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Training Progression

To be successful, strength training must be a year round occurrence. Every rep, every set, every exercise and every training session is a maximal effort! It is then imperative that you understand how to adjust the weight you are lifting to ensure maximal gains.

REP RANGES - The rep range for every set is listed on the workout card in the column labeled "% Range". Typically, we will work in a rep range of 8 to 12, although it may vary. This means that you should reach positive failure somewhere between 8 and 12 reps.

POSITIVE FAILURE - This refers to the point at which the lifter can no longer perform a perfect repetition and the spotter must assist in completing the rep.

PERCENTAGES - When a single number (ex. 72.5) is written in the "% Range" column, multiply that exercise's 1RM (or the appropriate conversion) by the percentage and divide by one hundred to get the weight for that set.

1RM x %
100

TARGET REPS - When no rep range or percentage is given in the "% Range" column, a number will be printed in the "Reps" column. Perform that number of repetitions for that set.

PERFECT REPETITION - All reps should be slow and controlled. Nothing we do with weights is ballistic, with the exception of the Olympic Lifts (Power Clean and Snatch). Make sure tension remains in the muscle throughout the entire range of motion. To ensure this it should take 1-2 seconds to raise the weight and 3-4 seconds to lower the weight. Do not bounce jerk or "cheat" a rep to complete it.

FORCED REPS - For the exercises where forced reps are required there will be the figures M+3 in the "% Rep" column. This simply means that after you reach positive failure, your spotter assists you through 3 addition reps. Forced reps are done on the last set of an exercise and only when prescribed. Forced Reps should not be recorded in the "Rep" column.

WEIGHT ADJUSTMENT -

FOR REP RANGES - There are two necessary elements here. First is understanding the rep range, second is recording the reps performed on your own for every set. An example is if a rep range is 8-12, the point at which you reach positive failure will determine your weight for next week. You must record this number on your sheet so you have a reference for that workout the following week. Your weight adjustments only take place on the same workout, i.e.; your results on day 1 lift will set your weights for the next week's day 1 lift only. DO NOT RECORD FORCE REPS, ONLY RECORD THE REPS YOU PERFORM ON YOUR OWN.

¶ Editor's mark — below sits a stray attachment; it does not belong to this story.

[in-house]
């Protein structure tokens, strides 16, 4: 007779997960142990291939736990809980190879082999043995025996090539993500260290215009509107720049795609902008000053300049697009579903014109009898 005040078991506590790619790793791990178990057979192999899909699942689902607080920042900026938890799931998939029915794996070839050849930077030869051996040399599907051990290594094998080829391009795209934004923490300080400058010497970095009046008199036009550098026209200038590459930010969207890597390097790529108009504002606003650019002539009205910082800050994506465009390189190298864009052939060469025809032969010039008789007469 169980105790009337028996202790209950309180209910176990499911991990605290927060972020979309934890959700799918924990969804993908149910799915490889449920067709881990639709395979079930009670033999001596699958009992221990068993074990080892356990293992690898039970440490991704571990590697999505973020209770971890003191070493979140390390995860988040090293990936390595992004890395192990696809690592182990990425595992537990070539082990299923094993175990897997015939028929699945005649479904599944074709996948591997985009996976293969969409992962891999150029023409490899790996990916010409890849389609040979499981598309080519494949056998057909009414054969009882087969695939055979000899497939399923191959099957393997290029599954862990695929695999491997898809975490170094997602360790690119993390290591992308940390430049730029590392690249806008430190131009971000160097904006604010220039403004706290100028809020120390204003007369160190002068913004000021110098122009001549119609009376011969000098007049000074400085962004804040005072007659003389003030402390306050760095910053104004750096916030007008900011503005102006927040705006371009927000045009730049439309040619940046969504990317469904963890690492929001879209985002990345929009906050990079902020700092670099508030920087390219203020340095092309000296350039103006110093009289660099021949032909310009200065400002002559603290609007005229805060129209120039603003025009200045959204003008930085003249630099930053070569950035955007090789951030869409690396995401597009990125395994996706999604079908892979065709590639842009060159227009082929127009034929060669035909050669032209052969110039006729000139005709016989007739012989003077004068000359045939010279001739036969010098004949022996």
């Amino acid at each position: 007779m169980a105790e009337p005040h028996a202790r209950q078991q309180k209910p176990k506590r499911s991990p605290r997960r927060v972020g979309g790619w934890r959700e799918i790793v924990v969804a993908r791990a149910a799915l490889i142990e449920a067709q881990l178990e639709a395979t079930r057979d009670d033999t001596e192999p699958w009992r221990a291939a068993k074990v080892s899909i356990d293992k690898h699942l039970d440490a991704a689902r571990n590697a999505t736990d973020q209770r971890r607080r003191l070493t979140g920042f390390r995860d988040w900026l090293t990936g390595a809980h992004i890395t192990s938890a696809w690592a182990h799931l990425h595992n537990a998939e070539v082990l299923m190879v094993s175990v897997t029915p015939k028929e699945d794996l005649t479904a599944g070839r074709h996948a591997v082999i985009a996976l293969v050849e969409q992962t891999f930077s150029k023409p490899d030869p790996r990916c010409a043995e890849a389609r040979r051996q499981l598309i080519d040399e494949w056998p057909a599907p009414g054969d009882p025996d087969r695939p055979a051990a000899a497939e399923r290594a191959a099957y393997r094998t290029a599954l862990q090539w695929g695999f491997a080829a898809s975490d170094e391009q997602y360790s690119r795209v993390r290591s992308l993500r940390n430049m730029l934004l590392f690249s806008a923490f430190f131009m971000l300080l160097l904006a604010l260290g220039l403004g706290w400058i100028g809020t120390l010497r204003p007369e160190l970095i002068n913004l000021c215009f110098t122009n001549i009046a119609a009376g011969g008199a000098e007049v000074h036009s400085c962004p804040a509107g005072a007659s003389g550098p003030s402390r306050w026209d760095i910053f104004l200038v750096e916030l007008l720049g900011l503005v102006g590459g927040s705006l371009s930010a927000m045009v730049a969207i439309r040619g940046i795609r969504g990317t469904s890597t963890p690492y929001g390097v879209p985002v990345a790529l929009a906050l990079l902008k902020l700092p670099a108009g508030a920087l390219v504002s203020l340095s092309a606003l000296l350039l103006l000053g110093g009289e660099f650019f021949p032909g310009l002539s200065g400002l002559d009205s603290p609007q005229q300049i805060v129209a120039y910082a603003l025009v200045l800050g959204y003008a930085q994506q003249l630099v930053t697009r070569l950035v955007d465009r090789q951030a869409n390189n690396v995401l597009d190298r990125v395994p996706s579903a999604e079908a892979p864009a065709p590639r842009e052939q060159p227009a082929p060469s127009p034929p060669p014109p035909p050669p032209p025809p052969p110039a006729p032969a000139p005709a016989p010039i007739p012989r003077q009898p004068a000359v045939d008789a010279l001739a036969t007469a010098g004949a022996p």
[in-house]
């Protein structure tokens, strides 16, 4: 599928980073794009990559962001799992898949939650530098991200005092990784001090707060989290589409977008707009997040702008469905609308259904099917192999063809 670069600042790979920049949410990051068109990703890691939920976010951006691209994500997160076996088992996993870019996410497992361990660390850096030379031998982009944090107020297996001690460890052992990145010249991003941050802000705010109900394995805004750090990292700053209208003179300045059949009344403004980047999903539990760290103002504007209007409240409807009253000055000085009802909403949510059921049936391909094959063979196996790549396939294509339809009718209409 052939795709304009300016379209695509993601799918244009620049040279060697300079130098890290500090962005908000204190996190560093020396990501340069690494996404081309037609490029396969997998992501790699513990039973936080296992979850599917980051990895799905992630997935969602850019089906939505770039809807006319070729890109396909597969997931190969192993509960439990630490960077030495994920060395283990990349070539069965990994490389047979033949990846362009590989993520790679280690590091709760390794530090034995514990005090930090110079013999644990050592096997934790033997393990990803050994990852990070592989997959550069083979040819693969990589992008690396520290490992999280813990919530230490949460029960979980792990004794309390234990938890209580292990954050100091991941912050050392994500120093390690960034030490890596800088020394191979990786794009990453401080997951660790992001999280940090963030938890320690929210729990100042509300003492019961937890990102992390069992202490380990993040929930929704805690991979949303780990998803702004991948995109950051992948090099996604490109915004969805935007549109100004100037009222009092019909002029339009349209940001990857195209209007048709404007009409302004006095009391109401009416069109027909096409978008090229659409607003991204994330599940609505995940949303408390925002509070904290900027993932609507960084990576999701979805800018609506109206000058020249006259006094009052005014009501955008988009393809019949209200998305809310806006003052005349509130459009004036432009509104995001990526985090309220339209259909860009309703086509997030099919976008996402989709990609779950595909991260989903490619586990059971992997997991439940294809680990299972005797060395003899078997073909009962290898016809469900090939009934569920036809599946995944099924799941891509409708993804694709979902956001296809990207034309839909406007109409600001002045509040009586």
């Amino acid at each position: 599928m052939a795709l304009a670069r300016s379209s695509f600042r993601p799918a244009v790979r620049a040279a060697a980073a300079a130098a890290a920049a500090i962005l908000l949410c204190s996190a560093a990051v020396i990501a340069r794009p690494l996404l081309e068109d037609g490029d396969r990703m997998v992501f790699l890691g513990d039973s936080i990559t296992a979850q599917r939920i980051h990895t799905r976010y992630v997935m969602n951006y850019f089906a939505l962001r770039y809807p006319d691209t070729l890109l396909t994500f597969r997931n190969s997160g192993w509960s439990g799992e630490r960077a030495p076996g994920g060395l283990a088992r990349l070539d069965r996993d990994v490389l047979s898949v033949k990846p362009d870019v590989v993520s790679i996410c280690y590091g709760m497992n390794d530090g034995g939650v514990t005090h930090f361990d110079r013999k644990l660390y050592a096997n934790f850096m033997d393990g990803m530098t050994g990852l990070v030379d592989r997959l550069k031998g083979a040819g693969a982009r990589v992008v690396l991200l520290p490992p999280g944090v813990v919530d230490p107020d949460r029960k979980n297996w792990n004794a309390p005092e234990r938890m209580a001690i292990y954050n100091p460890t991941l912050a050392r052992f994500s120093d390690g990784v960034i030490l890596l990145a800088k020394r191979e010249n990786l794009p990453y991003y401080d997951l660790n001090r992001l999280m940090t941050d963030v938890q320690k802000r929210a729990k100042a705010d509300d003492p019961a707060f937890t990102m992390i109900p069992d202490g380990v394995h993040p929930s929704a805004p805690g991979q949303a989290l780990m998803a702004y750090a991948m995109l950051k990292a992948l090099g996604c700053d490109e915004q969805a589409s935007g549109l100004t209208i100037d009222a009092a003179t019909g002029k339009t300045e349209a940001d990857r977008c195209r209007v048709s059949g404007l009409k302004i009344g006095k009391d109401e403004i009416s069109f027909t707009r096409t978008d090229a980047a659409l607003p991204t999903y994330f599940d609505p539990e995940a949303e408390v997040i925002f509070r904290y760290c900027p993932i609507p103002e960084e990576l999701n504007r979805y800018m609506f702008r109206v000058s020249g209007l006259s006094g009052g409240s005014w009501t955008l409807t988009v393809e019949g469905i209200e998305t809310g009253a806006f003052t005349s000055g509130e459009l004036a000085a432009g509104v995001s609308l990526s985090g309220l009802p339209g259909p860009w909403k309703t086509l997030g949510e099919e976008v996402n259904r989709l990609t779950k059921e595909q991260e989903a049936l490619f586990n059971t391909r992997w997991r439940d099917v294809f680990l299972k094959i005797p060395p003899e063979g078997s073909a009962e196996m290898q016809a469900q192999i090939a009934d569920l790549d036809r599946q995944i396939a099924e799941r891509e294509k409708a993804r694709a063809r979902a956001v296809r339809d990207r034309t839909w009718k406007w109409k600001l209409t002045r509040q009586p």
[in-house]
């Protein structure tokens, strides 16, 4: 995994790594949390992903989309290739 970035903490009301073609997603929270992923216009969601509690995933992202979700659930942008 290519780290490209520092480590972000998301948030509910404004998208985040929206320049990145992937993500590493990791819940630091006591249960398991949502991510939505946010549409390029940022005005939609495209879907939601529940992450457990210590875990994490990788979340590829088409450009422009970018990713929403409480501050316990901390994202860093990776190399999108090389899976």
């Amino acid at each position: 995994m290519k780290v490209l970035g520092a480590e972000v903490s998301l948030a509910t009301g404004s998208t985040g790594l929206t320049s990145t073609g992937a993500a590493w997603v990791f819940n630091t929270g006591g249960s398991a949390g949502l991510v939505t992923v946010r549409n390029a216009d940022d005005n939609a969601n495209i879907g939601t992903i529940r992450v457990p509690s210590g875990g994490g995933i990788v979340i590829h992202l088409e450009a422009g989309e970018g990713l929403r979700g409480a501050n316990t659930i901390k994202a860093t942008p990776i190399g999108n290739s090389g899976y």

- Follow the table listed below as a rule to adjust your weights.

REP RANGEREPS ACHIEVEDWEIGHT CHANGE
4-8 <4 DECREASE WEIGHT 5 LBS
4-84-7USE THE SAME WEIGHT NEST WORKOUT
4-88INCREASE WEIGHT 5 LBS
6-10<6DECREASE WEIGHT 5 LBS
6-106-9USE THE SAME WEIGHT NEST WORKOUT
6-1010INCREASE WEIGHT 5 LBS
8-12<8DECREASE WEIGHT 5 LBS
8-128-11USE THE SAME WEIGHT NEST WORKOUT
8-1212INCREASE WEIGHT 5 LBS

FOR PERCENTAGES - Use the percentage of the 1RM to calculate the weight for each set.

FOR TARGET REPS - If you reach the target rep goal while performing the exercise with proper form through the fullest range of motion possible increase the weight the next smallest increment possible.

Important Points for Optimal Results
    1. Record only properly performed reps. Do not record reps that any assistance was given. If the rep does not go through a complete range of motion (see exercise description for definitions) the rep should not be counted.
    2. Follow the exercise order on the card. The exercises are prescribed in a specific order to achieve a specific result. Performing exercises in an indiscriminate manner will lead to non-reproducible results.
    3. Do not perform exercises that are not on the workout card. Do not perform 'favorite' exercises if they are not listed on the workout. No exercise is more important than any other. The most difficult and challenging exercises are those that will result in the greatest gains.
    4. Know the rep range for every exercise, when given, as well as the number of reps performed in the previous workout. If 9 reps were completed the previous week, this week's goal for that exercise is 10. Know what the previous effort was and attempt to surpass it.
    5. Know that certain outside factors will affect strength levels. Injury, eating habits, stress level, sleeping habits, time of year (pre-season, in-season, off-season) as well as other environmental factors.
    6. Train with an all-out effort. Sub-maximal efforts lead to sub-maximal results. Make every workout count.